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Oct 242013
 

“And whatever you do, do it heartily, as to the Lord, and not to men.” Colossians 3:23 (NKJV).

That is the foundational verse for our karate association. I appreciate that beating everyone else in a division isn’t what’s valued most when it comes to our physical training. It’s pursuing full potential…our real best, not just our better-than-someone-else level of effort.

As Steve Prefontaine said, “To give anything less than your best is to sacrifice the gift.”

Winning doesn’t exactly equal best effort, does it? I pretended to be a swimmer for a summer and with only two of us in the heat, it didn’t take much effort for my only competitor to be out of the pool, toweled off, and half way through a juice box before I even got to the far end of the pool. There are some very talented pool noodles that could beat me, though that little nugget of information doesn’t get mentioned alongside my second place swimming ribbon. That was the best I had to offer that day. Thankfully, losing doesn’t equal failure either.

I experienced both sides of the coin at our Octoberfist tournament (what a great name). I managed to get into the grand championship competition with a form that I knew I could have done better. After the second and superior performance of that same form, I lost to the men’s champion. The satisfaction of knowing I did my best in the second (and losing) round was far better than settling for a winning (but lacking) first attempt.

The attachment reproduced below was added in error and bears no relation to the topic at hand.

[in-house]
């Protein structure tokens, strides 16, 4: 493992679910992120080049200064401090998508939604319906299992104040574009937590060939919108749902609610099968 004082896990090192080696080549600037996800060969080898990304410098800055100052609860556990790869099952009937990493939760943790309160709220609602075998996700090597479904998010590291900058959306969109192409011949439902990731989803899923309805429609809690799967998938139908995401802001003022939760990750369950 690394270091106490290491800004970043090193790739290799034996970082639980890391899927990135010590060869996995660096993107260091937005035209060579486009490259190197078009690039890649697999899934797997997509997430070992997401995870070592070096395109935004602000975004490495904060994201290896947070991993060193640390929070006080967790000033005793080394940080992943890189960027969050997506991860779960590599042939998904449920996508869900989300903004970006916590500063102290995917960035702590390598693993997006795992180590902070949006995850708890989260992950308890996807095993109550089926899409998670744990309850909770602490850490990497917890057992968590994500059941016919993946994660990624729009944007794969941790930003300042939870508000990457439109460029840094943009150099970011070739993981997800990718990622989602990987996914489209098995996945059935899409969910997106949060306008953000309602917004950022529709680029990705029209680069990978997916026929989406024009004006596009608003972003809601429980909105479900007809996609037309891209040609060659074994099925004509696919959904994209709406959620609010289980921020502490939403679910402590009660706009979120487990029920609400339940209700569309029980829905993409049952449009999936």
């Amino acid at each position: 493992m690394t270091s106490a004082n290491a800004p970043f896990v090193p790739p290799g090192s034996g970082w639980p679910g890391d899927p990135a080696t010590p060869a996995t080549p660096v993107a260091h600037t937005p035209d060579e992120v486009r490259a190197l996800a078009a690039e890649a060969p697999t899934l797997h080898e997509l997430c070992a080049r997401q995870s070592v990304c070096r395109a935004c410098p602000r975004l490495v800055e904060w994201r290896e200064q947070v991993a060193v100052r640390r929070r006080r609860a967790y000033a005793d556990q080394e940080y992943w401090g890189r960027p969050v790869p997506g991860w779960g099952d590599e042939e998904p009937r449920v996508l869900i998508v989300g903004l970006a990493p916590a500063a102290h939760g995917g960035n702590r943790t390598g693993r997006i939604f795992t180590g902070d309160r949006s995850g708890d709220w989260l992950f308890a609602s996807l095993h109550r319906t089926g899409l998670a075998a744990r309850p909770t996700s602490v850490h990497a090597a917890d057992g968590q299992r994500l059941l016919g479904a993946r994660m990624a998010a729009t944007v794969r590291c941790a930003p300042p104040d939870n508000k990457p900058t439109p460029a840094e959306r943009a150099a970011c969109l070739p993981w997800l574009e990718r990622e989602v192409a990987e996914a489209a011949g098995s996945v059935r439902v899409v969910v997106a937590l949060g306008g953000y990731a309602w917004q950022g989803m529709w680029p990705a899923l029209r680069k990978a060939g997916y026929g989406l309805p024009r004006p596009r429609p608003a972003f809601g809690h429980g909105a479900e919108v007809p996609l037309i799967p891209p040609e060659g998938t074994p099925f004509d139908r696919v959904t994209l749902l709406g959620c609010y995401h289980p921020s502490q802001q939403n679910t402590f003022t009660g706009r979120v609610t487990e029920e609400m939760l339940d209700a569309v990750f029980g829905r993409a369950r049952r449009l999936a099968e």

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One of the concepts of forms is inward focus. The idea is to be aware of, but not at all distracted by, what is around you. No matter how chaotic the competition floor, it doesn’t interfere. It doesn’t matter what scores your competitors have been awarded, the judges backgrounds are irrelevant, and the savory aroma of pizza wafting from the concession stand isn’t even an issue…yet. The form you’ve practiced 300 times is engrained in your muscle memory and every bit of your attention is set like flint into executing every move with power, precision, and balance.

Outside the dojo, may that same focus help us reach for our own best. Don’t settle for better-than-others and don’t be discouraged when it looks as though we are behind. Find your own yardstick and train “heartily” to honor God with your gift.


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